I participated in a campaign on behalf of Mom Central Consulting for CVS MinuteClinic. I received promotional items as a thank you for participating.
The first year I taught elementary school I caught everything that passed through the school system; colds that turned into sinus infections, the flu with a 103 degree fever, strep throat (twice) and an assorted collection of stomach viruses. It didn’t help that I taught lower elementary where the kids wanted to sneeze on their hands or wipe their noses with their fingers and then grab my hand, touch my face or hug me. Over the years I became more resistant to germs and also learned a few ways to prevent getting sick. Here’s five ways to help your child avoid picking up those germs that are running rampant through the classroom.
1. Send their own water bottle. Did you know that water fountains are one of the germiest places in the school? The kids don’t realize putting their mouth on the water fountain is a sure way to pass on viruses.
2. Don’t share! I know we teach our children to share from an early age, but be sure to tell them not to share their water bottles or anything that comes in contact with their mouths like lip balms.
3. Teach kids the right way to “blow.” Remind kids to only use a tissue once and then throw it away. A good reminder for young children is never use your clothing as a tissue. Believe me, this was one I stressed often! I know school supplies like tissues can be in short supply during flu season so it’s a good idea to add a travel pack to your child’s backpack.
4. Remind children to wash their hands often. It’s never too early to tell kids to wash their hands before meals, after using the bathroom and after coughing, sneezing or blowing their nose. It’s not a bad idea to provide them with a small bottle of hand sanitizer in case they can’t wash their hands.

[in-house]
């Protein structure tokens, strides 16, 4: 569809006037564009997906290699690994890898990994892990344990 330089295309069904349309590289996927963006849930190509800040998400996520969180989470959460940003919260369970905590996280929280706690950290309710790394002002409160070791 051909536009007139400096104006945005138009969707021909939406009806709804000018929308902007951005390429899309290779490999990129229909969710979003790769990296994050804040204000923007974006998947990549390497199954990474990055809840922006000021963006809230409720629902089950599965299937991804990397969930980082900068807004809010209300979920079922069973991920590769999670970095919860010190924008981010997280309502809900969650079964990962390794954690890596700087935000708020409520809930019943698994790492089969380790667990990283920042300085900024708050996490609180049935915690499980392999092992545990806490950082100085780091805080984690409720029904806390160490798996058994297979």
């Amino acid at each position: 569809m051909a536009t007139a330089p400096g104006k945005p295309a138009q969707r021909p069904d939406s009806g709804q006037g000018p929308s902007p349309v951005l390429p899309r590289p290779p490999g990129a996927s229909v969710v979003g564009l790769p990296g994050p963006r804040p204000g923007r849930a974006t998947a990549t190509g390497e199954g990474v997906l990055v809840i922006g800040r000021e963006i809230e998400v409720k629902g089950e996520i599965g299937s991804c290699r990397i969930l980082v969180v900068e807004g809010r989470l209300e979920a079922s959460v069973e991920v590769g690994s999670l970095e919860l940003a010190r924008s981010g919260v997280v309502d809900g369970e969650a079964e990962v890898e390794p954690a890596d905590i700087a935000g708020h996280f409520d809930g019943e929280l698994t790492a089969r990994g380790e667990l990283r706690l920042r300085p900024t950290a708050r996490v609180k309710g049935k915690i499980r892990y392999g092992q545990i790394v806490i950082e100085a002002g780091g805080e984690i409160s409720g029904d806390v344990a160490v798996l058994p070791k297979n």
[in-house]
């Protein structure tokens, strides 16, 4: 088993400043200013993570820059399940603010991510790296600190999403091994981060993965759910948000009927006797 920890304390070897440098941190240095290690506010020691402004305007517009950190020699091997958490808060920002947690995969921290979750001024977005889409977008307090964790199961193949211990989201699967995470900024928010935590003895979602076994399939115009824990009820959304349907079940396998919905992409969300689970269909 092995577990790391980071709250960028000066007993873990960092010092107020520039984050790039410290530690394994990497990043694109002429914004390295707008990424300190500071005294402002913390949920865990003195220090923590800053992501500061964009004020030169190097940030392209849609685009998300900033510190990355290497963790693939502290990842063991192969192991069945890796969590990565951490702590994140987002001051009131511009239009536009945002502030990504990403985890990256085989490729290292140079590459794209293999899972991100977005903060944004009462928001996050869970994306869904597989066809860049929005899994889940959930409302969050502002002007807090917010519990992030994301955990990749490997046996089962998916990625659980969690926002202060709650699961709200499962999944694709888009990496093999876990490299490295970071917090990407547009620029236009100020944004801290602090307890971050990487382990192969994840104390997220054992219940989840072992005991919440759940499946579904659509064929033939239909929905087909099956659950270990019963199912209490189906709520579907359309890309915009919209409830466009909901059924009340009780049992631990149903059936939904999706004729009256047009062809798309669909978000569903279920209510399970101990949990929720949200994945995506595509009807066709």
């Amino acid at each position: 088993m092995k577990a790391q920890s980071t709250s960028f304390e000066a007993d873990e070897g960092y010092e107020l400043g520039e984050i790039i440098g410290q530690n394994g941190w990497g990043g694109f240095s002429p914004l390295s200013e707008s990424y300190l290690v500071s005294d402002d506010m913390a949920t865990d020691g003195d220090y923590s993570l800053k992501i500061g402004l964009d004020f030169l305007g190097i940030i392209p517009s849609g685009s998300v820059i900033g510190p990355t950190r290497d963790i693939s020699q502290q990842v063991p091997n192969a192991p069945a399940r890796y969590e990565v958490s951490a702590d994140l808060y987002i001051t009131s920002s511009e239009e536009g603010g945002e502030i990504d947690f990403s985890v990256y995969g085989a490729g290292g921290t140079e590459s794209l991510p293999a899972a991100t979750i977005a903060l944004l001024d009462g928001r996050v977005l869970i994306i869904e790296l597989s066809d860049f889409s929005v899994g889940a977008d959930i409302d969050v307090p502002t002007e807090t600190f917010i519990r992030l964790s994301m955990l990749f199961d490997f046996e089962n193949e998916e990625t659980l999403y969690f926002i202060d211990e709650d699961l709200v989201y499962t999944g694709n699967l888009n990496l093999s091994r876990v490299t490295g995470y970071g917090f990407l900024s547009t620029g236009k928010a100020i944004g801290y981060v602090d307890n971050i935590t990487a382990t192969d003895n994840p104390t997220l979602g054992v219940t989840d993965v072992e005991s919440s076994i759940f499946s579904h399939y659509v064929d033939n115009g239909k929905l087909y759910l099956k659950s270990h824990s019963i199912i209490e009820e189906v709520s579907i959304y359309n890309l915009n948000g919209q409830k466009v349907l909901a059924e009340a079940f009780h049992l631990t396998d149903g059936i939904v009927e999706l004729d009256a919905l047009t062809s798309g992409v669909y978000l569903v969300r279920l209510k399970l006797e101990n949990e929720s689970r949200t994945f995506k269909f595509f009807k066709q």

5. Wipe down backpacks. These mix with other backpacks, get dropped on the floor and passed around by the kids. Be sure to wipe them down with an antibacterial wipe to help keep them sanitized and, if possible, toss them in the washer once a week.
Even following all those tips, kids still get sick. Mine always get sick during holidays, weekends or after hours when our doctor is closed. When that happens I rely on MinuteClinic, located in select CVS stores in 28 states and DC, that are available after hours and open seven days a week with no appointment necessary. It’s been our one stop shop for flu, ear infections and strep because once we’ve finished our appointment I can have my prescriptions filled and pick up our over the counter medicines at CVS. We can even have our flu vaccinations here. It’s much cheaper than going to the ER and with a much shorter weight time too! If you need some help deciding if it is a cold or the flu, here’s an article that can help.
What do you do to help prevent colds and flu?